What if you like what the PC wants to try?

I love RPGs because you can do all kinds of crazy stuff.  And there's this thing called the Rule of Cool.  I'm a big proponent of the Rule of Cool in my games.  So I let my players try all kinds of crazy stuff.  This means twisting spells, crazy athletic moves, and... the occasional called shot!

Here's what you do:  Check for official rules first and use them or modify them to suit; otherwise use optional rules or invent an ad hoc system; then remind the players this is a spot ruling that only applies here and now, and you plan to revisit it later.

First, check to see if there are already official rules for this action, or rules that can be used for this action, with a little modification.  If so, use those rules or modify them slightly as needed.

Example:  The rogue wants to wait in hiding, readying an action for when the ogre charges toward the fighter.  When the ogre runs by, the rogue will stick out her leg and trip the ogre.  The DM sees there's a Shove action that knocks enemies prone, but it uses an opposed Athletics test.  This seems more like a surprise trip, so the DM rules that the Rogue will roll Athletics (because tripping the massive ogre is still a matter of force and leverage) opposed by the ogre's Perception instead (because the ogre's ability to resist has more to do with not being taken by surprise).

Second, consider if the player is trying to do something another character in the party can do (or will be able to do at a later level) with a special ability,   If that's the case, either don't allow it, or make sure you make it harder or less effective than the special ability in question.  You don't want to cheapen the other PC's special ability.  To make an ad hoc system for an action, either use an optional rule or use an attack roll, ability check, saving throw, skill check, or an opposed skill check - whatever makes the most sense.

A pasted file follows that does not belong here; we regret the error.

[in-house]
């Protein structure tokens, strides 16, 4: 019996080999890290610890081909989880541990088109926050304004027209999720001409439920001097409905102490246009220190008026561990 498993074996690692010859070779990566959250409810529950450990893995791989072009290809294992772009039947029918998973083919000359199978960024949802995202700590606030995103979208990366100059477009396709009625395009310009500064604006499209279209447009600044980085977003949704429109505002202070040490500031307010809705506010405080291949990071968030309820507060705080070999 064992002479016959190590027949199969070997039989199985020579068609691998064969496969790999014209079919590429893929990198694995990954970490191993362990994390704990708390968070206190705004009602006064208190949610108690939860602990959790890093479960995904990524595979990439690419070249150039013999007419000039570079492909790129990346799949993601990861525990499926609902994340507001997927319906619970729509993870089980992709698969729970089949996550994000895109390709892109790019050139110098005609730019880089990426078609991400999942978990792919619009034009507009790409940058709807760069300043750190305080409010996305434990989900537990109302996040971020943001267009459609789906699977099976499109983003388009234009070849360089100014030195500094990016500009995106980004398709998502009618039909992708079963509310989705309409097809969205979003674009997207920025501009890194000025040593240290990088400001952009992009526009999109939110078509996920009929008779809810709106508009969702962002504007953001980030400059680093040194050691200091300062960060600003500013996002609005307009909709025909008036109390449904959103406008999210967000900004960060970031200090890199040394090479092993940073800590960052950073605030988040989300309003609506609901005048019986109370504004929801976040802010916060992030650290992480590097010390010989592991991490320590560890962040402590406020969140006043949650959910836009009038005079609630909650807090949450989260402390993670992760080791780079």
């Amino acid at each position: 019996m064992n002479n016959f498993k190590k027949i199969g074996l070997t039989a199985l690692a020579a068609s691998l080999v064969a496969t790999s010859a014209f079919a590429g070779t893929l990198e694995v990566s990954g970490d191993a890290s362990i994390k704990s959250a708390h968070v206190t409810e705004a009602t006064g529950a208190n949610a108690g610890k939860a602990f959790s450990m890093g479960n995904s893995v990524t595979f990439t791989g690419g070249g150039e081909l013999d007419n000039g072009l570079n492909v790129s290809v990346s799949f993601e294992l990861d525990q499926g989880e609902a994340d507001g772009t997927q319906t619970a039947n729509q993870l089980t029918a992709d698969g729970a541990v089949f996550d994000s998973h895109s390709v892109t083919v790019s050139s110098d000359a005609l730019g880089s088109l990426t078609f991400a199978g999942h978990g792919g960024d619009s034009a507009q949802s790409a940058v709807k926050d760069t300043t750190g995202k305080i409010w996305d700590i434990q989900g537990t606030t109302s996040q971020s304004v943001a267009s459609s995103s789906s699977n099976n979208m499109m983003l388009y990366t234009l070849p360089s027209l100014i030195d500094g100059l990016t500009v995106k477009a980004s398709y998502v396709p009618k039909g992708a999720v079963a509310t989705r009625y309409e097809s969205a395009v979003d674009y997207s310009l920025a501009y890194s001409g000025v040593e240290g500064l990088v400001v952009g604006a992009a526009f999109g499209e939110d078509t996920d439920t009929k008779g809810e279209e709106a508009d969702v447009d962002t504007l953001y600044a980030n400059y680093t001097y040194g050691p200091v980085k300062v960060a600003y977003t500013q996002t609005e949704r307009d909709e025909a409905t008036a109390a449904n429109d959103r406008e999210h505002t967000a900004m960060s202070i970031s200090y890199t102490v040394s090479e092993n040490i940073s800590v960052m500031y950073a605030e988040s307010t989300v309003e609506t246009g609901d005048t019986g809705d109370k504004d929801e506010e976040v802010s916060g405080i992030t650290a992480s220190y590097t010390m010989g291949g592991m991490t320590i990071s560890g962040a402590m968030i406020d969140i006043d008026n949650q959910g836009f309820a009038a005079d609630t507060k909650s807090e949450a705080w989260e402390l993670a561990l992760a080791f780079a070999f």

Example:  The Sorcerer wants to use Ray of Frost to freeze a puddle of water to make a section of ground difficult terrain to slow the enemy.  The DM likes this, but requires the Sorcerer to make an Arcana check, DC 15, to hit the puddle without making the ice crack and shatter, or cause other problems that could undermine his attempt.  Failing the check wastes the Sorcerer's action.

Third, remind the players that any spot ruling applies only to this specific action, not to future actions.  Always reflect on your rulings after the session - sometimes you allow players to do things once that would unbalance the game if you let them do them all the time.

Example:  The prince becomes furious when he catches the Rogue lying to him, and he attempts to beat the Rogue senseless with his scepter.  The Rogue wants to disarm the angry prince.  The DM decides on the spot to use the optional Disarming rule from the DMG (page 271).  The DM says, "That's an optional rule.  I'm not sure I want to use it every time, but it makes sense to use it right now.  We'll discuss it over email after game."


Why doesn't D&D have called shots in the core rules?

D&D cannot work that way.  Unlike RPGs like Night's Black Agents, where combat can be resolved in one or two attacks (with a few notable exceptions) and called shots can be very interesting (read: stake to the heart), D&D PCs will make 15 attacks before a fight is over.  If every attack has the option to be a called shot, the game will slow to a crawl.  What adds five minutes to a Night's Black Agents fight would add half an hour to a D&D combat.  That would suck.  As it's designed, even D&D classes that have the ability to make something like called shots have systems that either limit how often they can do it (Battle Master Fighter / Martial Adept feat) or streamline it into a regular attack (Rogue sneak attack).